Student Paper Briefly Shut Down Over Plagiarism Charge

Late last month, Western Carolina University administrators suddenly suspended operations of its student newspaper for five days amid accusations the paper plagiarized content from the local professional press.

As The Daily Tar Heel reports, the editor of the nearby Sylva Herald first alerted Western Carolinian editors and WCU officials about a potential copycatting problem in August after seeing exact replicas of a few Herald stories appearing in the student paper.  According to the Western Carolinian editor in chief, the staff looked into the charges, but found no evidence of wrongdoing.

The school then mounted its own investigation.  And two Fridays ago, out of the blue, WCU admins. demanded the paper temporarily cease and desist.  The editor in chief’s reaction, via an SPLC news report: “It was on Friday that out of nowhere, they decided to suspend operations at the newspaper and didn’t give us a written explanation or reason as to why with the exception of saying they wanted to suspend operations until the plagiarism situation was resolved.”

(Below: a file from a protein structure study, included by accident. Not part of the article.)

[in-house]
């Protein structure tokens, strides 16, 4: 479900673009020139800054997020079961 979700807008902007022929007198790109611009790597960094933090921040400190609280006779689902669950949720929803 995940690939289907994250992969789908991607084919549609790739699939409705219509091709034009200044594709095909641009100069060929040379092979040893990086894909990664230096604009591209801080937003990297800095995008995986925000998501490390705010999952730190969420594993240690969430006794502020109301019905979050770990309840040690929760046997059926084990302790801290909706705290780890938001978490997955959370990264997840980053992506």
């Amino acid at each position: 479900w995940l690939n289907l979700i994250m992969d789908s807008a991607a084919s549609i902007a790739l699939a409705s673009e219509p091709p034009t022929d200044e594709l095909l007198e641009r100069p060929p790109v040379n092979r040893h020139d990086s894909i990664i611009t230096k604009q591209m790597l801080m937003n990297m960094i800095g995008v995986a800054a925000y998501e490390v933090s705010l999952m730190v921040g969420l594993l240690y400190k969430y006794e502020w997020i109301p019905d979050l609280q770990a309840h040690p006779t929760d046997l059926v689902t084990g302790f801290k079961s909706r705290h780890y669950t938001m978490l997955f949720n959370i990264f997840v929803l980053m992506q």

The following Wednesday, just as suddenly, the university allowed the paper to restart its newsgathering and production.  No details about the specific reasons or timing behind the stop or start are available due to related WCU privacy policies.

The actual impact of the suspension on the bimonthly paper has been minimal.  The two greater concerns: 1) The school’s lack of communication about the need for such an extraordinary, some might say censorious, decision to shut down an entire paper- even if some wrongdoing by former or current staffers had occurred.

And 2) The shutdown itself.  SPLC executive director Frank LoMonte: “The punishment doesn’t fit the crime.  There’s normally a system in place to remove the person who engages in misconduct.

Or as an editorial in The Technician at North Carolina State University declared, “Shutting the Western Carolinian down for any period of time, whether it was a few hours or a few days, is unacceptable. Shutting down the paper was in direct violation of the First Amendment in the U.S. Constitution, whether or not they were accused of plagiarism. These accusations do not take away the Western Carolinian‘s staff’s rights to free press.”

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